|This is great, thinks Jeremy. Temp’s good, about 65, cool breeze, perfect day for this. Got my tunes, Saturday morning, lots of time. I should be able to get five miles in.
Usually when he heads out, Jeremy starts thinking about the front-yard grass that needs cutting, the window trim that needs paint and that he never gets to in summer, the cleaning he always promises Claire he’ll help with. Next he’ll think about work, this month’s board meeting, the strategic plan that always gets shoved to the back burner. None of that today, though. It’s odd. Today he’s thinking about the day they got married, how radiant Claire looked in the high-neck Victorian dress with the long sleeves and all that lace. He thinks about when Emily and Josh were young, family weekends out at Ocean Beach, orange popsicles and finding a fossil in the sand. He thinks how well they’re doing now. Emily starting in architecture, Josh thriving in grad school and tutoring kids in the City. Jeremy thinks about how well everyone is doing. But the thoughts flash by quickly, in a hurry, on fire.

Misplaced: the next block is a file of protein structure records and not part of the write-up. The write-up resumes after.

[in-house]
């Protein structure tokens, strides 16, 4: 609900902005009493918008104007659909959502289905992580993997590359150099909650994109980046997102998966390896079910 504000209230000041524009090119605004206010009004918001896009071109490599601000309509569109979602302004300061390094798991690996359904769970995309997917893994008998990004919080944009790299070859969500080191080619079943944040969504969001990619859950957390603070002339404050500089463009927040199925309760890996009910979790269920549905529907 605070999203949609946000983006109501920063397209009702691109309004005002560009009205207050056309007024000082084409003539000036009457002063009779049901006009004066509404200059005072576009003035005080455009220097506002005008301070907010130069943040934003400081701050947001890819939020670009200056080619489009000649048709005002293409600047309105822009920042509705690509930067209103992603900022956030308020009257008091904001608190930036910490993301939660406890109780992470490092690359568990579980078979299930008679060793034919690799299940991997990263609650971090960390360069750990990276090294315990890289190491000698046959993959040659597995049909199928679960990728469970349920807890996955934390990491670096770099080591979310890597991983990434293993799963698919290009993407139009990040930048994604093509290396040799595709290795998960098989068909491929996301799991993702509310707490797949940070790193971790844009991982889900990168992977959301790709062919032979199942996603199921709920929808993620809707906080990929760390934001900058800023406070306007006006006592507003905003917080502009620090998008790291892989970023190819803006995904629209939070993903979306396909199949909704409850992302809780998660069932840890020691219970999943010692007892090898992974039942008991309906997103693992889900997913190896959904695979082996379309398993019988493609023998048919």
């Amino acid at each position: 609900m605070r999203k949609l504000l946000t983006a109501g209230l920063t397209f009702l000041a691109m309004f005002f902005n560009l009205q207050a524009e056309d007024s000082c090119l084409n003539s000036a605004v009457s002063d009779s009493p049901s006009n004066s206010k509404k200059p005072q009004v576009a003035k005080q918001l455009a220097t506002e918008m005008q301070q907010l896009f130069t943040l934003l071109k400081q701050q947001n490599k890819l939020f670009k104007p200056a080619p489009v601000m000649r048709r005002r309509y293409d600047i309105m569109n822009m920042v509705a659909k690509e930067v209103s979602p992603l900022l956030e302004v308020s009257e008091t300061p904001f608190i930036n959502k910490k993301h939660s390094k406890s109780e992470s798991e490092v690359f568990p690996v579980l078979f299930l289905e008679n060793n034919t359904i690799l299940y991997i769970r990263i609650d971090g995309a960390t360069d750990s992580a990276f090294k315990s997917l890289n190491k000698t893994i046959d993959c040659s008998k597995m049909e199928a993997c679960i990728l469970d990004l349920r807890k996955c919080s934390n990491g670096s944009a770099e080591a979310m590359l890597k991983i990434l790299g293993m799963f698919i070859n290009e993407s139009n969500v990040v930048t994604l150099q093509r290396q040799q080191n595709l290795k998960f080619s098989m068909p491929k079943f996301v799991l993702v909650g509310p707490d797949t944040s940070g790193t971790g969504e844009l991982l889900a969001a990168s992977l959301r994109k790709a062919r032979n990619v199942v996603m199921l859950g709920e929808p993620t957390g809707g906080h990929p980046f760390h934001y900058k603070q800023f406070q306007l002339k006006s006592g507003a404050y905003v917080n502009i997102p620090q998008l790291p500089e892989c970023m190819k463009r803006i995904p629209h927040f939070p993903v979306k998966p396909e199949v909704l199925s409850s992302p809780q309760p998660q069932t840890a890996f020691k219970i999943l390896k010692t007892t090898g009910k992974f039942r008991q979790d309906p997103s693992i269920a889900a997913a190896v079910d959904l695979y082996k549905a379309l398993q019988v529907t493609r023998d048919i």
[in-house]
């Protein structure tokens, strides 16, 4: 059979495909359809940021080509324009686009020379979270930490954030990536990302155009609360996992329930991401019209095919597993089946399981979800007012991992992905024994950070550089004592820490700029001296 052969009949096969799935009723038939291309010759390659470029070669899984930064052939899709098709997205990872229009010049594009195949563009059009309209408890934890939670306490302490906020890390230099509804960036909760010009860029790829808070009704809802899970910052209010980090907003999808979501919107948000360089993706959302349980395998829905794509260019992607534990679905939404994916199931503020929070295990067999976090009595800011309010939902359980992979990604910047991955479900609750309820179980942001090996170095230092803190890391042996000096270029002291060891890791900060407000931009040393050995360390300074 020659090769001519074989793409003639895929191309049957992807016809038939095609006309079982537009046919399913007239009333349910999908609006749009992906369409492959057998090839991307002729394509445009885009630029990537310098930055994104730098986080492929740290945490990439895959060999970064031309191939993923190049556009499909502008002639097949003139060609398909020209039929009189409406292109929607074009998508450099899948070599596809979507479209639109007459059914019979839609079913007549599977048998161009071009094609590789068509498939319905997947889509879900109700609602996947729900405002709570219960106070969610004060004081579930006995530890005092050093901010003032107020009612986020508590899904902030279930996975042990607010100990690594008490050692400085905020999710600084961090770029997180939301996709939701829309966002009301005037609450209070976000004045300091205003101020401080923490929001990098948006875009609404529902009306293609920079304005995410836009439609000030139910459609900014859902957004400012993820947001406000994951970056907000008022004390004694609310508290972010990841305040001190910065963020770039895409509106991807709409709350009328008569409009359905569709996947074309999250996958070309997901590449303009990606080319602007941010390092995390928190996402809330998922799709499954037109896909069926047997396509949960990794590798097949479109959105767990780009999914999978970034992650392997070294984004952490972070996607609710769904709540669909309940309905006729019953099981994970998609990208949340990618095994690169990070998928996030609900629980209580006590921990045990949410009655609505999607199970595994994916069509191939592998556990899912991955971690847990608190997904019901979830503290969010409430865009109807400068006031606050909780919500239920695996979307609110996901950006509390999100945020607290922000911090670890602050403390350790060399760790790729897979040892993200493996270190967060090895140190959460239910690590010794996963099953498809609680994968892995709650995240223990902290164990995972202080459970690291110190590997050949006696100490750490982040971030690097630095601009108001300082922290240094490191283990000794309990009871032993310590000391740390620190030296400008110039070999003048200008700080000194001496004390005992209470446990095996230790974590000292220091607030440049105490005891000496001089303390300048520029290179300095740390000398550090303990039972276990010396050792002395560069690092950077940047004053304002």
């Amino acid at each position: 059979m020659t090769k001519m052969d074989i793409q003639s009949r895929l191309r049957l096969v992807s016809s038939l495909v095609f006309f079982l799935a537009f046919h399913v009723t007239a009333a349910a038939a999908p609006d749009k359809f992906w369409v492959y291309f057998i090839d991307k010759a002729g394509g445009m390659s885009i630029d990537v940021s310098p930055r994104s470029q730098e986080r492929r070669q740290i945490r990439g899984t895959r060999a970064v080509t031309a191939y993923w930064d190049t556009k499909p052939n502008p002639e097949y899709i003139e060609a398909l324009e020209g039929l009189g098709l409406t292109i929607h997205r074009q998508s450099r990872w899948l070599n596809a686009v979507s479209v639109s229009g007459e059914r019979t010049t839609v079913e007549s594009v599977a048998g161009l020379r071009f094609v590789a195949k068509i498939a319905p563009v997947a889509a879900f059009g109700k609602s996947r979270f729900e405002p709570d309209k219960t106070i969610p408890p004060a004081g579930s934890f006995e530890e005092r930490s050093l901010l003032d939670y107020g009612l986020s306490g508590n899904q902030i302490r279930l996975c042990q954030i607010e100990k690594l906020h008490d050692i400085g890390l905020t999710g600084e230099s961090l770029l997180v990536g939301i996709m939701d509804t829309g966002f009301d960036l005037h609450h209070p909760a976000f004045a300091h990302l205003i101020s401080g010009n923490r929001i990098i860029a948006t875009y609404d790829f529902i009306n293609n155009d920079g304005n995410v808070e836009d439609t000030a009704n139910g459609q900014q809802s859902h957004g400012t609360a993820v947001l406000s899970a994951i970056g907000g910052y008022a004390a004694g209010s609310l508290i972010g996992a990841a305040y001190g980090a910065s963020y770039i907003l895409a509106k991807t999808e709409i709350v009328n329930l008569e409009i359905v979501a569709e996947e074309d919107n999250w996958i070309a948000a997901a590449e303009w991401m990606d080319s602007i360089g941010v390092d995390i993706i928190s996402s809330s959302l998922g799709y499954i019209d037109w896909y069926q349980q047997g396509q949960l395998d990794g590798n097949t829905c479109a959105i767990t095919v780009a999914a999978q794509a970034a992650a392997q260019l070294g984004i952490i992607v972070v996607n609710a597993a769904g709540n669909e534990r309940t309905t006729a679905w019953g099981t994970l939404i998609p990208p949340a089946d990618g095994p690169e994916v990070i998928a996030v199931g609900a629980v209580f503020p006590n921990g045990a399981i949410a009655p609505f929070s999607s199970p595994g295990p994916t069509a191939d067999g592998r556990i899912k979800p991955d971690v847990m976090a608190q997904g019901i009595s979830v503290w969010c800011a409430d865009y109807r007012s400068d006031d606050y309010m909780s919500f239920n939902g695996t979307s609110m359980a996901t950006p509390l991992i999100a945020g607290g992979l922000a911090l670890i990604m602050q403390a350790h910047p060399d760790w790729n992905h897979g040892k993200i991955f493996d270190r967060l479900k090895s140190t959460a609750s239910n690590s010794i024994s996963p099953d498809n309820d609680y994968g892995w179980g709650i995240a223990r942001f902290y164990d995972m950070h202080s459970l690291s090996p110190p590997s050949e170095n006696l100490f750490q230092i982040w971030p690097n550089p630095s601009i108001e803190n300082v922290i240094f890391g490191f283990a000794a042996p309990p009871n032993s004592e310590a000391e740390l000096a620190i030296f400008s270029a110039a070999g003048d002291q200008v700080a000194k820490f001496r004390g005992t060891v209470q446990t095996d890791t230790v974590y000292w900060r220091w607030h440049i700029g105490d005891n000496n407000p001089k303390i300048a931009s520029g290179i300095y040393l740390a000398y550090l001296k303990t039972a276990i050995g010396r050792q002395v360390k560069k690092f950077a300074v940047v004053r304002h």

“What’s going on?” asks a man in Ray-Bans and a Yale sweatshirt as he approaches the gathering crowd.
“Guy’s down,” answers a woman holding a bag of bagels. They stand together, regarding the prone figure in tee shirt and shorts, motionless, sprawled on the dirt path between the bakery and the gourmet pizza place. His iPod lies just past his outstretched hand. “No ID on him, apparently,” says the woman. “No one knows who he is. Doesn’t look good.”
An ambulance wail drifts on the horizon, then comes closer. “Nice cross trainers,” says the man in the Ray-Bans.
“Yeah,” says the woman. “Too bad he won’t be needing them anymore.”
(Word count: 298)